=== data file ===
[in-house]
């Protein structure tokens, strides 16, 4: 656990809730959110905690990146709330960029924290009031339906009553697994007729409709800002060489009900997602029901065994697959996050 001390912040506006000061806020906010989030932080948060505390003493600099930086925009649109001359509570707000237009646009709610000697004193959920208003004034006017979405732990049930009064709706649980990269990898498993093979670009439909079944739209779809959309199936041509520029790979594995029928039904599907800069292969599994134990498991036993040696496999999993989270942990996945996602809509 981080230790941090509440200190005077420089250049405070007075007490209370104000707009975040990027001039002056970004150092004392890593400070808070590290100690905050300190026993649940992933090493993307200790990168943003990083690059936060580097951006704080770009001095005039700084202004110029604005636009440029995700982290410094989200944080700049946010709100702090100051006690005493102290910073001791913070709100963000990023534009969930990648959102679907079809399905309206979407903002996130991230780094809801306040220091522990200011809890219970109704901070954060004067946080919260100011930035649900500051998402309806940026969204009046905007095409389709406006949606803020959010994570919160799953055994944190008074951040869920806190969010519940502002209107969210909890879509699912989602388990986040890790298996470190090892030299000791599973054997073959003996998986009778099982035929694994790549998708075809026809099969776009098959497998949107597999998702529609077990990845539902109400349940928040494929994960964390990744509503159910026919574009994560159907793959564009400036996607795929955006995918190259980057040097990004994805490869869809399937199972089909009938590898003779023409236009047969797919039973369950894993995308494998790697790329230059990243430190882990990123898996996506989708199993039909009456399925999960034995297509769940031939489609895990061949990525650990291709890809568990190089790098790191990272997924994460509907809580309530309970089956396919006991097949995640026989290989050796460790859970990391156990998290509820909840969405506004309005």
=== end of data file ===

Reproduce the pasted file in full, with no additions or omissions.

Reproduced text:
[in-house]
């Protein structure tokens, strides 16, 4: 656990809730959110905690990146709330960029924290009031339906009553697994007729409709800002060489009900997602029901065994697959996050 001390912040506006000061806020906010989030932080948060505390003493600099930086925009649109001359509570707000237009646009709610000697004193959920208003004034006017979405732990049930009064709706649980990269990898498993093979670009439909079944739209779809959309199936041509520029790979594995029928039904599907800069292969599994134990498991036993040696496999999993989270942990996945996602809509 981080230790941090509440200190005077420089250049405070007075007490209370104000707009975040990027001039002056970004150092004392890593400070808070590290100690905050300190026993649940992933090493993307200790990168943003990083690059936060580097951006704080770009001095005039700084202004110029604005636009440029995700982290410094989200944080700049946010709100702090100051006690005493102290910073001791913070709100963000990023534009969930990648959102679907079809399905309206979407903002996130991230780094809801306040220091522990200011809890219970109704901070954060004067946080919260100011930035649900500051998402309806940026969204009046905007095409389709406006949606803020959010994570919160799953055994944190008074951040869920806190969010519940502002209107969210909890879509699912989602388990986040890790298996470190090892030299000791599973054997073959003996998986009778099982035929694994790549998708075809026809099969776009098959497998949107597999998702529609077990990845539902109400349940928040494929994960964390990744509503159910026919574009994560159907793959564009400036996607795929955006995918190259980057040097990004994805490869869809399937199972089909009938590898003779023409236009047969797919039973369950894993995308494998790697790329230059990243430190882990990123898996996506989708199993039909009456399925999960034995297509769940031939489609895990061949990525650990291709890809568990190089790098790191990272997924994460509907809580309530309970089956396919006991097949995640026989290989050796460790859970990391156990998290509820909840969405506004309005």